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Through the tireless efforts of hundreds of thousands of full-time, part-time and seasonal workers — and supported by countless volunteers and advocates — local park and recreation agencies have a positive impact on the lives of millions of people. Park and recreation facilities, amenities and programming are diverse; they range from no- or low-cost fitness opportunities and access to nutritious meals at out-of-school programs for youth, to providing our cities, towns and counties with cleaner air and water thanks to preserved open spaces.
Parks and recreation also is an engine of economic activity locally, statewide and across the nation. The latest edition of the NRPA Economic Impact of Local Parks report, finds local park and recreation agencies’ operations and capital spending generated nearly $218 billion in economic activity and supported 1.3 million jobs across the United States in 2019. This is the fourth of a series of analyses conducted by Dr. Terry Clower of the Center for Regional Analysis at George Mason University.
According to the U.S. Census Bureau, local park and recreation agencies employed more than 385,000 full-time and part-time employees in 2019. That translates to almost $49 billion of operations spending by the nation’s local park and recreation agencies. This spending — combined with capital expenditures — ripples through the national, regional and local economies as park and recreation employees spend their paychecks, park and recreation agency vendors hire workers, and both agencies and their vendors purchase products and services to serve their clients.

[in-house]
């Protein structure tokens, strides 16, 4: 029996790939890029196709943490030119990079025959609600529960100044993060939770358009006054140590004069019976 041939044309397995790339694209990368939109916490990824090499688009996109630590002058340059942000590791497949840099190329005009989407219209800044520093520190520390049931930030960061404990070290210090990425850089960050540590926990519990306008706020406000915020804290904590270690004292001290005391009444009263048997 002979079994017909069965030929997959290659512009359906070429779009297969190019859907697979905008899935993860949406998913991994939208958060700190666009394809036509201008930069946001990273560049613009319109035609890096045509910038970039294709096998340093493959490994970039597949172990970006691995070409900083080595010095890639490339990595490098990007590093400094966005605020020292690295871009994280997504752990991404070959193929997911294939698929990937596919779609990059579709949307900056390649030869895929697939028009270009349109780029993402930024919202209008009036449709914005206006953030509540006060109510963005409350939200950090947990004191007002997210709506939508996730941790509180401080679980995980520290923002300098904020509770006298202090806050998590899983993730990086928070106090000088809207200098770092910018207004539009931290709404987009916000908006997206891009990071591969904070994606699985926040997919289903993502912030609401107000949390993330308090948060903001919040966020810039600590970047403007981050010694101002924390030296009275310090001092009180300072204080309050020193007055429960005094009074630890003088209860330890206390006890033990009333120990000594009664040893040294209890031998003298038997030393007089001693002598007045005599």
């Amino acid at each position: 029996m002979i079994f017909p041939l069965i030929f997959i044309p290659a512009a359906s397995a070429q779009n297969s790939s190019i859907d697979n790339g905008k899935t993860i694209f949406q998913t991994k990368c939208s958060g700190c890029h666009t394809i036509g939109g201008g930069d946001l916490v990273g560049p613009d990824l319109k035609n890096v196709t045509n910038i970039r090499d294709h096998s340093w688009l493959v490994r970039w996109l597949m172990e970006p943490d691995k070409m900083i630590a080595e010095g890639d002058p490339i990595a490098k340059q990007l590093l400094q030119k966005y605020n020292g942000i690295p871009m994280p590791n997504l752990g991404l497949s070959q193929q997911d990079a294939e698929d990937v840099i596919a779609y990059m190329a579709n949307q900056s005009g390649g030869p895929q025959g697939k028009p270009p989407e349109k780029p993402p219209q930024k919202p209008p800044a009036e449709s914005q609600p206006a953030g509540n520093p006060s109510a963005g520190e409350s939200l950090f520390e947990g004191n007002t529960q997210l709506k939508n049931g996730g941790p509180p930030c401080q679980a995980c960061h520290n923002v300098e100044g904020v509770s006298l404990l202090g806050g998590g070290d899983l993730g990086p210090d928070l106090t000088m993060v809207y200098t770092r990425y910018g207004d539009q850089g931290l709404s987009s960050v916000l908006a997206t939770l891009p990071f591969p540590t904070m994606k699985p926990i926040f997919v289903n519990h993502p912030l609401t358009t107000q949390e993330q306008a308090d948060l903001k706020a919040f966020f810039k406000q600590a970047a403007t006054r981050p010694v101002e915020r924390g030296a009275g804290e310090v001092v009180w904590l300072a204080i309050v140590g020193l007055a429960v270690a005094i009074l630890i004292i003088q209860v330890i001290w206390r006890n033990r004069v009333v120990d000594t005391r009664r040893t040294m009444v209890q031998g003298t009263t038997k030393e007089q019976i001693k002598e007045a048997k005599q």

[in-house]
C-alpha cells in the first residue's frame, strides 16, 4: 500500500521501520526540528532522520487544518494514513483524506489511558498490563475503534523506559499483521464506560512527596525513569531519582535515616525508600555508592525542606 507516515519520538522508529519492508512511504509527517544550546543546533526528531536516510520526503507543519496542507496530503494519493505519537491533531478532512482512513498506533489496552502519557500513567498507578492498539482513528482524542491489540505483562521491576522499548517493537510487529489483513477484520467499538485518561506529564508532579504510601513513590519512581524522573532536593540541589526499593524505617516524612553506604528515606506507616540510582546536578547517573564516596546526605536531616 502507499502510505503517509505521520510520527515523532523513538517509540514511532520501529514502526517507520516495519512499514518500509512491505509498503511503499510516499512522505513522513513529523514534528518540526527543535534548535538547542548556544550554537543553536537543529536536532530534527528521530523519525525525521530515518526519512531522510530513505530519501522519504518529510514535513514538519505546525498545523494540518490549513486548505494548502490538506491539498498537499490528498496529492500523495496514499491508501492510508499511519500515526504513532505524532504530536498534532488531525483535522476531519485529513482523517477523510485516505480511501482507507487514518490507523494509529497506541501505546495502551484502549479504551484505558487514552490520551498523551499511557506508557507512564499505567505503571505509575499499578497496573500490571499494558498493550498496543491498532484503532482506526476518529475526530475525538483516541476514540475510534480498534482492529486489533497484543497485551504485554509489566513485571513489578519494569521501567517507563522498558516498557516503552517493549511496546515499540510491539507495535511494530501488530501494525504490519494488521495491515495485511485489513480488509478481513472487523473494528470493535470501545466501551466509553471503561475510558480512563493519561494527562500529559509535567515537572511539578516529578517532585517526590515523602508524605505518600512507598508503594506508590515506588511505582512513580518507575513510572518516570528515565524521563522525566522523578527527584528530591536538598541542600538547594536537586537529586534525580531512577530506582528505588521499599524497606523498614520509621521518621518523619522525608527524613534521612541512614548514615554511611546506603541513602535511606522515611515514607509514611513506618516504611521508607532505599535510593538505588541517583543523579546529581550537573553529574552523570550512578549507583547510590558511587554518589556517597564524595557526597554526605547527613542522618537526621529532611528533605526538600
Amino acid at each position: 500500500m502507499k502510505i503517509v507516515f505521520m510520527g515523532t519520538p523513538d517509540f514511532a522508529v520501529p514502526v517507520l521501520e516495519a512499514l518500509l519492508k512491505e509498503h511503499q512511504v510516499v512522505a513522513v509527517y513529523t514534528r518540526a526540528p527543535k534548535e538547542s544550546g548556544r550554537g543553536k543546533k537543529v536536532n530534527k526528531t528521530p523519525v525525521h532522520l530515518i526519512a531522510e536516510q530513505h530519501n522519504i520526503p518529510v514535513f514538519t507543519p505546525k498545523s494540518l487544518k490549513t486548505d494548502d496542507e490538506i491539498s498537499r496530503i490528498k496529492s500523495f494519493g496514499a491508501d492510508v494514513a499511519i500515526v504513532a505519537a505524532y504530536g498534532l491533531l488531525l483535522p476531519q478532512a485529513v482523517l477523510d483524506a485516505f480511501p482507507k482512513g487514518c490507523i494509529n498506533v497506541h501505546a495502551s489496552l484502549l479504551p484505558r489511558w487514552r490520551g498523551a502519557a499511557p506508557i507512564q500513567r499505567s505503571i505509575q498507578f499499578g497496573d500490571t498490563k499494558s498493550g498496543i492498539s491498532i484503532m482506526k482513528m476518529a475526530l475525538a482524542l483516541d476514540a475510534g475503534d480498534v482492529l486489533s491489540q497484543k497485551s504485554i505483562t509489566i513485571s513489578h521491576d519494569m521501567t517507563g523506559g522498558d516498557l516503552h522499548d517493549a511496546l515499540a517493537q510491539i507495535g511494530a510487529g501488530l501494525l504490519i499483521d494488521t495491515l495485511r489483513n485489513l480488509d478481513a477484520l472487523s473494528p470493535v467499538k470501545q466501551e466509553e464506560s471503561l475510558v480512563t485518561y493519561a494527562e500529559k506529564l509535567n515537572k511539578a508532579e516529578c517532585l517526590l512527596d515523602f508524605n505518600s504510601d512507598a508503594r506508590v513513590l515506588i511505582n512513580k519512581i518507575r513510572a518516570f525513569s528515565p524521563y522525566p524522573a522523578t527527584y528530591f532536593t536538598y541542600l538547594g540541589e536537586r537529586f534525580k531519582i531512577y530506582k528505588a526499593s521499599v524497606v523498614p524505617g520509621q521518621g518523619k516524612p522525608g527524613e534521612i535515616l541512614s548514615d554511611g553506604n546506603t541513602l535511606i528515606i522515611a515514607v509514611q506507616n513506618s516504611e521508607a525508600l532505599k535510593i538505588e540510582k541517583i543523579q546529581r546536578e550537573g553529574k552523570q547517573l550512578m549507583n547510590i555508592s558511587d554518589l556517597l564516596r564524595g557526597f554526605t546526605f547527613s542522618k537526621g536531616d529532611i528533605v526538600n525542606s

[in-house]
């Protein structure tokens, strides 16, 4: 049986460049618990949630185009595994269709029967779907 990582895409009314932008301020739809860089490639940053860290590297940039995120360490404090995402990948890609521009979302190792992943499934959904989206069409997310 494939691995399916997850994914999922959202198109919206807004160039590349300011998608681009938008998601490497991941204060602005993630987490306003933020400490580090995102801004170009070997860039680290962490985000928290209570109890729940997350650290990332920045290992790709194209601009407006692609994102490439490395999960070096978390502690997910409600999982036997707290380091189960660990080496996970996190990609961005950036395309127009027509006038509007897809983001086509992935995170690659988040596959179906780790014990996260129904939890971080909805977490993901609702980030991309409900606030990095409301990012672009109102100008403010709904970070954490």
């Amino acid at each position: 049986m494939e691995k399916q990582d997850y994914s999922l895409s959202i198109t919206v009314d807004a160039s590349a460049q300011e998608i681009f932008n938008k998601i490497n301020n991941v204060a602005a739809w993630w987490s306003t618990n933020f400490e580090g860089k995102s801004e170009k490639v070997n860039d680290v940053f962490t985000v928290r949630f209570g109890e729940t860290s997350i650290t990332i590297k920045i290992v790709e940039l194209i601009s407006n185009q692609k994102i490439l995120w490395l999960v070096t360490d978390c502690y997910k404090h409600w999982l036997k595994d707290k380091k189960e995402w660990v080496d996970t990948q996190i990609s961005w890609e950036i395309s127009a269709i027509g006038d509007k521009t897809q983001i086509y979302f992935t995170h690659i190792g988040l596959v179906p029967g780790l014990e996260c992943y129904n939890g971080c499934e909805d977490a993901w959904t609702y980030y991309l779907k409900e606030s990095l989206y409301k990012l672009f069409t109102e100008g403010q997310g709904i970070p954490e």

The new report also features economic impact estimates for all 50 states and the District of Columbia. For example, California’s local park and recreation agencies’ operations and capital spending generated more than $23.6 billion of economic activity and supported more than 126,700 jobs.
These estimates are even more potent because they are conservative and do not reflect other ways that parks and recreation promotes economic activity and prosperity. Beyond the impact of local park and recreation agency spending, other critical economic impact contributions from public parks include:
- Conservation and resiliency
- Health and wellness
- Property values
- Visitor spending
Park and recreation agency spending generates three significant effects:
- Direct effects reflect the spending by local park and recreation agencies and include wages and benefits to agency employees and spending on equipment, utilities, goods and services.
- Indirect effects capture the spending associated with local park and recreation agencies’ vendors.
- Induced effects track the impact of consumer spending (from wages) by park and recreation agency employees and employees working for agencies’ vendors.
Even more exciting is that early indications suggest that park and recreation contributions to the economy held stout in the face of the coronavirus (COVID-19) pandemic. Preliminary analysis finds local park and recreation agency operations and capital expenditures generated $225 billion in economic activity during 2020. While this estimate is subject to revision after more data come in, the implications are clear. Not only are parks leading the way in terms of health and wellness, equity, and conservation, but also they drive significant economic activity. By committing to greater and more sustainable park and recreation funding models, localities can support a virtuous cycle of a robust economic environment that can benefit every community member.
The past few years have highlighted the need for park and recreation professionals and their advocates to educate policymakers, key stakeholders and the general public on the broad impact of their work. When combined with the ability to deliver healthier and happier communities, parks and recreation’s powerful economic impact highlights how your agency’s offerings are critical infrastructure that transforms our cities, towns and counties into vibrant and prosperous communities for all.
Kevin Roth is NRPA’s Vice President of Research, Evaluation and Technology.